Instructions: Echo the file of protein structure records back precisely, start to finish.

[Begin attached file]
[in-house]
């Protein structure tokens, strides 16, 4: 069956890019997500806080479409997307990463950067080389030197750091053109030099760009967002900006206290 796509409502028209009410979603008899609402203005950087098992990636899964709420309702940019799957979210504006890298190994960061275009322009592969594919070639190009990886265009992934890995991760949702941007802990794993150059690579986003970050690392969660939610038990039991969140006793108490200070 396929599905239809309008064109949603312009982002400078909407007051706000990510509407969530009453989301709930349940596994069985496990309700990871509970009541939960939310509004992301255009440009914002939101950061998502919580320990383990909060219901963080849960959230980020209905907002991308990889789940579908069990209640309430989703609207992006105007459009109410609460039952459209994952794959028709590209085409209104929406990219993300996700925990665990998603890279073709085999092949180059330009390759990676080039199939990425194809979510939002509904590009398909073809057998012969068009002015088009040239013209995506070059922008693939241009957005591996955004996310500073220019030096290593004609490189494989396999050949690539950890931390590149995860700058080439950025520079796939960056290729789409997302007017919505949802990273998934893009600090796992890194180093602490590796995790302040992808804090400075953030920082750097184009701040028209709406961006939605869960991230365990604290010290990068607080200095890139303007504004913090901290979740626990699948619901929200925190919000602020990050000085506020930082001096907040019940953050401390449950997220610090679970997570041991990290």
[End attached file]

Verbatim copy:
[in-house]
């Protein structure tokens, strides 16, 4: 069956890019997500806080479409997307990463950067080389030197750091053109030099760009967002900006206290 796509409502028209009410979603008899609402203005950087098992990636899964709420309702940019799957979210504006890298190994960061275009322009592969594919070639190009990886265009992934890995991760949702941007802990794993150059690579986003970050690392969660939610038990039991969140006793108490200070 396929599905239809309008064109949603312009982002400078909407007051706000990510509407969530009453989301709930349940596994069985496990309700990871509970009541939960939310509004992301255009440009914002939101950061998502919580320990383990909060219901963080849960959230980020209905907002991308990889789940579908069990209640309430989703609207992006105007459009109410609460039952459209994952794959028709590209085409209104929406990219993300996700925990665990998603890279073709085999092949180059330009390759990676080039199939990425194809979510939002509904590009398909073809057998012969068009002015088009040239013209995506070059922008693939241009957005591996955004996310500073220019030096290593004609490189494989396999050949690539950890931390590149995860700058080439950025520079796939960056290729789409997302007017919505949802990273998934893009600090796992890194180093602490590796995790302040992808804090400075953030920082750097184009701040028209709406961006939605869960991230365990604290010290990068607080200095890139303007504004913090901290979740626990699948619901929200925190919000602020990050000085506020930082001096907040019940953050401390449950997220610090679970997570041991990290």